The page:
Welcome to your latest round-up of new releases in Cineworld. Scroll down to discover what's arriving this week.
Avengers: Infinity War
What's the story? An unprecedented cinematic journey ten years in the making and spanning the entire Marvel Cinematic Universe, Marvel Studios' 'Avengers: Infinity War' brings to the screen the ultimate, deadliest showdown of all time. The Avengers and their superhero allies must be willing to sacrifice all in an attempt to defeat the powerful Thanos before his blitz of devastation and ruin puts an end to the universe.
What's the story? Moll (Jessie Buckley, TABOO, WAR AND PEACE) is 27 and still living at home, stifled by the small island community around her and too beholden to her family to break away. When she meets Pascal, a free-spirited stranger, a whole new world opens up to her and she begins to feel alive for the first time, falling madly in love. Finally breaking free from her family, Moll moves in with Pascal (Johnny Flynn, CLOUDS OF SILS MARIA, LOVESICK) to start a new life. But when he is arrested as the key suspect in a series of brutal murders, she is left isolated and afraid. Choosing to stand with him against the suspicions of the community, Moll finds herself forced to make choices that will impact her life forever.
Bhai Taru Singh (Punjabi)
What's the story? Animated movie 'Bhai Taru Singh Feel The Divine' is about life of Bhai Taru Singh Ji (1721-1745) who lived during the most trying period for Sikhs. He was a true saint who loved and served the needy without consideration of Cast, Creed or Religion. His saintly demeanour earned him respect of Hindus and Muslims of all surrounding villages of Poohla, where he resided. Once he saved a poor Muslim girl from the clutches of the evil Mughal official of his area. For this act of kindness he was arrested and subjected to severe torture. Bhai Taru Singh ji's story imparts us the great human values of compassion, universal brotherhood and human rights.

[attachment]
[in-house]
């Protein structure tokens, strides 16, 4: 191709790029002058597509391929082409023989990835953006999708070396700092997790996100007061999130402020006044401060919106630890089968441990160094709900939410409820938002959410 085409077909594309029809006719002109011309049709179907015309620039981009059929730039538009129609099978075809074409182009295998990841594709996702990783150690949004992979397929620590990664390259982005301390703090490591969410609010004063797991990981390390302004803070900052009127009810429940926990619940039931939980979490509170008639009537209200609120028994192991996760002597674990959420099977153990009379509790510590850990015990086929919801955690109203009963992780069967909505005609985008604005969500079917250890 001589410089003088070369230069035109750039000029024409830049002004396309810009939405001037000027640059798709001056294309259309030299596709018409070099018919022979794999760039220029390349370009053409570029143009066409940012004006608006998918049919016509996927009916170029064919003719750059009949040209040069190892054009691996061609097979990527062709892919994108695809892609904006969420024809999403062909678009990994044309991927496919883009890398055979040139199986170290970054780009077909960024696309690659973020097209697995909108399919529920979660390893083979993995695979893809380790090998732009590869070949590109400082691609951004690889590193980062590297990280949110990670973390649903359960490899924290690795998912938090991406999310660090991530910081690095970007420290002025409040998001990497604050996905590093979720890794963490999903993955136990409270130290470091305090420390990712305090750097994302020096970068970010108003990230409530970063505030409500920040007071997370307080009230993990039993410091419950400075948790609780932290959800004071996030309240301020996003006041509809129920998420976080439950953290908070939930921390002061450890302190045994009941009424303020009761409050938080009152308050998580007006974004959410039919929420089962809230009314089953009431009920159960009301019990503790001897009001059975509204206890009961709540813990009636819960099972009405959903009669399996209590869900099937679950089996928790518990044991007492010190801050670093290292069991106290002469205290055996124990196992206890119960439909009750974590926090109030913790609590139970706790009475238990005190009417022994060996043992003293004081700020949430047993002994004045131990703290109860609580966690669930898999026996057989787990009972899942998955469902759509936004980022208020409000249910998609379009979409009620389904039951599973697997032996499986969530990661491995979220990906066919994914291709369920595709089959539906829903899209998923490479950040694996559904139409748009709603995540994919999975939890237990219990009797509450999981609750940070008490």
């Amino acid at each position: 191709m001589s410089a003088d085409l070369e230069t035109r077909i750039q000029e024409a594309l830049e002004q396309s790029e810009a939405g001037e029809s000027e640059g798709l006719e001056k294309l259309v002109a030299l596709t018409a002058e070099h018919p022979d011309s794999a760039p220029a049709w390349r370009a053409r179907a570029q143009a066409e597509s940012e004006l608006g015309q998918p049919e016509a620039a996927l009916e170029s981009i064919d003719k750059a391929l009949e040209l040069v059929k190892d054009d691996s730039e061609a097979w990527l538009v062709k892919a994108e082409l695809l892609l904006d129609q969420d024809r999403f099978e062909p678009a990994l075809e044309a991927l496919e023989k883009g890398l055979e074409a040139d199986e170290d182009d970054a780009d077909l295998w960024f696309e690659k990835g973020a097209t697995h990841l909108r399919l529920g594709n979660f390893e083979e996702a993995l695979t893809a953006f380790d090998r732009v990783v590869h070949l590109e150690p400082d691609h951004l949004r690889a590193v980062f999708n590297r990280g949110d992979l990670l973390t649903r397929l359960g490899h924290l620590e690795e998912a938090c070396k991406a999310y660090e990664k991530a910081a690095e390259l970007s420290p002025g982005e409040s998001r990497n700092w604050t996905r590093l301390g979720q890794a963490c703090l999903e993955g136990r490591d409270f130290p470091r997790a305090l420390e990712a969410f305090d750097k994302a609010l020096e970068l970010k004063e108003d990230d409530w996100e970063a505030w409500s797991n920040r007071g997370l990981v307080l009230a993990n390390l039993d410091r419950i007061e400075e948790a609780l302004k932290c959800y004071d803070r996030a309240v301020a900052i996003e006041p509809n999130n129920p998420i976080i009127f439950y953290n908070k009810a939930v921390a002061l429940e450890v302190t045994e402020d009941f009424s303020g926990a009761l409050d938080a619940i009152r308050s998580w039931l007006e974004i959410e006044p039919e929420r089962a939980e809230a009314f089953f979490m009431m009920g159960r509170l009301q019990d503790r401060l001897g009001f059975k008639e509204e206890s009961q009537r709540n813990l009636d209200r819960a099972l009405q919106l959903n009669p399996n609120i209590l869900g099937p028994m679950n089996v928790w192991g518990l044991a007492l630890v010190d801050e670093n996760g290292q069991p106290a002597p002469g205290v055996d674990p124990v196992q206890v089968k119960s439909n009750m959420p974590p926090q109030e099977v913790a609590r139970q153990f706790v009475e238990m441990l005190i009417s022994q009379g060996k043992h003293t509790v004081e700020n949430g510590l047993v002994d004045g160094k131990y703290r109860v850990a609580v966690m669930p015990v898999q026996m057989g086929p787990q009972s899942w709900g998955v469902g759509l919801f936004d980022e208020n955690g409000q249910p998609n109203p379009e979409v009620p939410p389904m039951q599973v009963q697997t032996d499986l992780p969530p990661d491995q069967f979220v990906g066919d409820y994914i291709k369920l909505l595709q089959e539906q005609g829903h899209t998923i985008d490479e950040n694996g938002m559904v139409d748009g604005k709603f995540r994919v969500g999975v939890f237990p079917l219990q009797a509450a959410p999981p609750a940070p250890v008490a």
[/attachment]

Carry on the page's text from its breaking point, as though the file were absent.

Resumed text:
Met Opera 2018: Cendrillon (Saturday 28th April, 5.55pm)
What's the story? A fairy godmother, a glass slipper, an opulent ball, an enchanted forest, and a Prince Charming who loves her—did all that really happen, or was it just a dream? Long-suffering Cendrillon lives a life of drudgery with her good-natured father and his imperious wife, until fate, romance, and a touch of fairy magic intervene. For the first time ever, Massenet’s sumptuous version of the Cinderella story comes to the Met in this imaginative storybook production directed by Laurent Pelly. Superstar Joyce DiDonato sings the title role, alongside British mezzo-soprano Alice Coote in the trouser role of Prince Charming, Kathleen Kim as the Fairy Godmother, and Stephanie Blythe as the archetypal wicked stepmother.
Nothing Like a Dame (Wednesday 2nd May, 7pm)
What's the story? From time to time four old friends, all extraordinary actresses, meet up in the English countryside to gossip, to remember and to laugh. For once they let the cameras in... NOTHING LIKE A DAME is a unique celebration of the lives and careers of four of our most iconic actresses; Dame Eileen Atkins, Dame Judi Dench, Dame Joan Plowright and Dame Maggie Smith. All four have gone from being fledgling actresses in the 1950s to acting royalty. They've watched each other's careers grow and bloom and have celebrated life's ups and downs together. NOTHING LIKE A DAME invites you to spend time with these acting legends as they talk about their lives and their professional experiences across Theatre, Television and Film. Directed by Roger Michell (My Cousin Rachel, Notting Hill), the film also includes a range of astonishing archive material. Candid, funny, caustic, irreverent, poignant and utterly engrossing, this unmissable release is proof that there is truly nothing like a Dame...Exclusive Premiere screenings include special filmed introduction by Dame Joan Plowright and exclusive interview with Roger Michell.
Royal Ballet Live: Manon (Thursday 3rd May, 7.15pm)
What's the story? Manon’s brother Lescaut is offering her to the highest bidder when she meets Des Grieux and falls in love. They elope to Paris, but when Monsieur G.M. offers Manon a life of luxury as his mistress she can’t resist. With the Lescauts’ encouragement Des Grieux cheats at cards in an attempt to win Monsieur G.M.’s fortune. They are caught. Manon is arrested as a prostitute and deported to New Orleans, followed by Des Grieux. On the run, Manon dies from exhaustion. Kenneth MacMillan’s source for Manon was the 18th-century French novel already adapted for opera by Massenet and Puccini. The premiere was given on 7 March 1974, with the lead roles danced by Antoinette Sibley and Anthony Dowell. The ballet quickly became a staple of The Royal Ballet’s repertory, and a touchstone of adult, dramatic dance.MacMillan found new sympathy with the capricious Manon and her struggle to escape poverty. Designs by his regular collaborator Nicholas Georgiadis reflect this, depicting a world of lavish splendour polluted by miserable destitution. MacMillan’s spectacular ensemble scenes for the whole Company create vivid, complex portraits of the distinct societies of Paris and New Orleans. But it is Manon and Des Grieux’s impassioned pas de deux – recalling the intensity of MacMillan’s earlier Romeo and Juliet – that drive this tragic story, and make Manon one of MacMillan’s most powerful dramas.